TAIPEI (Taiwan News) – World renowned primatologist and anthropologist Dr Jane Goodall is currently on a short tour of Taiwan, where she sat down with Taiwan News on Oct. 31 to discuss conservation efforts and how society can become more ecologically conscious.
During her visit, Goodall advocated hope in a speech in Taipei, participated in work done by the Jane Goodall Institute of Taiwan and Jane Goodall’s Roots & Shoots youth program, and met with friends including I-Mei Foods CEO Luis Ko (高志明).
When asked about environmental conservation in Taiwan, Goodall said that it has “changed a lot” since her first visit to Taiwan in 1996. She mentioned that at the time, the “mad race for development” was damaging Taiwan’s environment, but there were signs of a forthcoming change for the better
Since then, Jane and the Goodall Institute of Taiwan have contributed to a range of animal conservation projects, like those in support of the black-faced spoonbill, pheasant-tailed jacana, Formosan Sika Deer, and Formosan landlocked salmon. The goal of many of these projects is to bring the animals back from from their pathway towards extinction.
Goodall described most of these programs as being successful so far, pointing to a larger population of Formosan Sika Deer, and suggesting that the Formosan landlocked salmon are doing well. She added that black-faced spoonbills still have their wetland.
The pheasant-tailed jacana is “the most amazing story,” said Goodall, because a conservation project led to the bird’s breeding ground being completely relocated due to construction of the Taiwan High Speed Rail (HSR).
Due to a range of problems, the HSR needed to travel through the jacana’s historical wetland breeding ground. To solve this problem, a plot of wetland-turn sugarcane farm was reverted back into wetland, providing a new breeding area away from the HSR. Goodall said that there are now more birds than ever before.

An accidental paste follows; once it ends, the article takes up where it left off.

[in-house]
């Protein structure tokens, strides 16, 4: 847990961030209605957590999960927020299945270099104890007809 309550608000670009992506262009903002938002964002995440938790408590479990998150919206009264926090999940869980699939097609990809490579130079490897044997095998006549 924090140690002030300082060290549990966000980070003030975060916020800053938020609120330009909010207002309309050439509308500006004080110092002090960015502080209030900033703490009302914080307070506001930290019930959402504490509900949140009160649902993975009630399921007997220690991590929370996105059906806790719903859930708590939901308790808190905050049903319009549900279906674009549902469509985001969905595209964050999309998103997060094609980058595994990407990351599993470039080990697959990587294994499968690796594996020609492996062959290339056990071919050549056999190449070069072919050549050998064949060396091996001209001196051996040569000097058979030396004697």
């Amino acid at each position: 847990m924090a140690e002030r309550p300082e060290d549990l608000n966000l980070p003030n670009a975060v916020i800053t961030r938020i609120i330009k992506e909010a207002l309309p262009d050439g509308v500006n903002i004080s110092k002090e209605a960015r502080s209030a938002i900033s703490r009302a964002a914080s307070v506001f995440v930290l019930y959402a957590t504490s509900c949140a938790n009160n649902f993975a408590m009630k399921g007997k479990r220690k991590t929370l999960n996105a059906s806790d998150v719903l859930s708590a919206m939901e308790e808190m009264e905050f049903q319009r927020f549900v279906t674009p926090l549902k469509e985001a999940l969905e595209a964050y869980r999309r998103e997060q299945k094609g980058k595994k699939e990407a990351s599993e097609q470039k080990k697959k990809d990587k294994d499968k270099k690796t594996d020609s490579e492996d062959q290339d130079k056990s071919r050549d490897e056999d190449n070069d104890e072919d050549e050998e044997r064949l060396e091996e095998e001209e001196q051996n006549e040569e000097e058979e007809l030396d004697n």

When asked about the hope that she has seen during her trips to Taiwan, Goodall mentioned a project by a Roots & Shoots group affiliated with Chang Jung Christian University in Tainan, who are working to improve a waterway and hiking trail that runs from Tainan City all the way to Yushan, Taiwan’s tallest mountain.
The project involves cleaning of the river, planting trees, improving hiking trails, and enhancing habitat for cicadas. Goodall described the effort led by around 40 university students as “completely magical” and the people involved as “so passionate.”
Jane Goodall in conversation. (Taiwan News)
Goodall said the best way for people to become involved in environmental advocacy was to joint Roots & Shoots, because the youth service program provides a system to develop a locally-relevant project to help improve people, environment and or animals, and for people to “roll up their sleeves and take action.”
Goodall described Roots & Shoots as apolitical and non-violent, and can take the guise of action or advocacy.
When asked about how businesses can contribute to conservation work, Goodall said that businesses need to think about the welfare of animals and the consequences of materials they use.
Goodall described the bench she was sitting on; a recycled product formed from 856 used Tetra Pak drink cartons as a fantastic example of recycling and environmentally conscious practice.
The problem for business according to Goodall is that profit comes first, which means that businesses are led by consumer behavior. For many businesses to change, first the public needs to be educated of the benefits of ecological, environmental, and socially-friendly products, she added.
Goodall described I-Mei Food’s factory in Taoyuan City, which she visited earlier in the day, as “a very socially responsible factory, and it happens to be the same age as me.”
Jane Goodall (center) with Luis Ko (fourth left, top row), Jack Cheng (second left, top row) and I-Mei staff. (Taiwan News)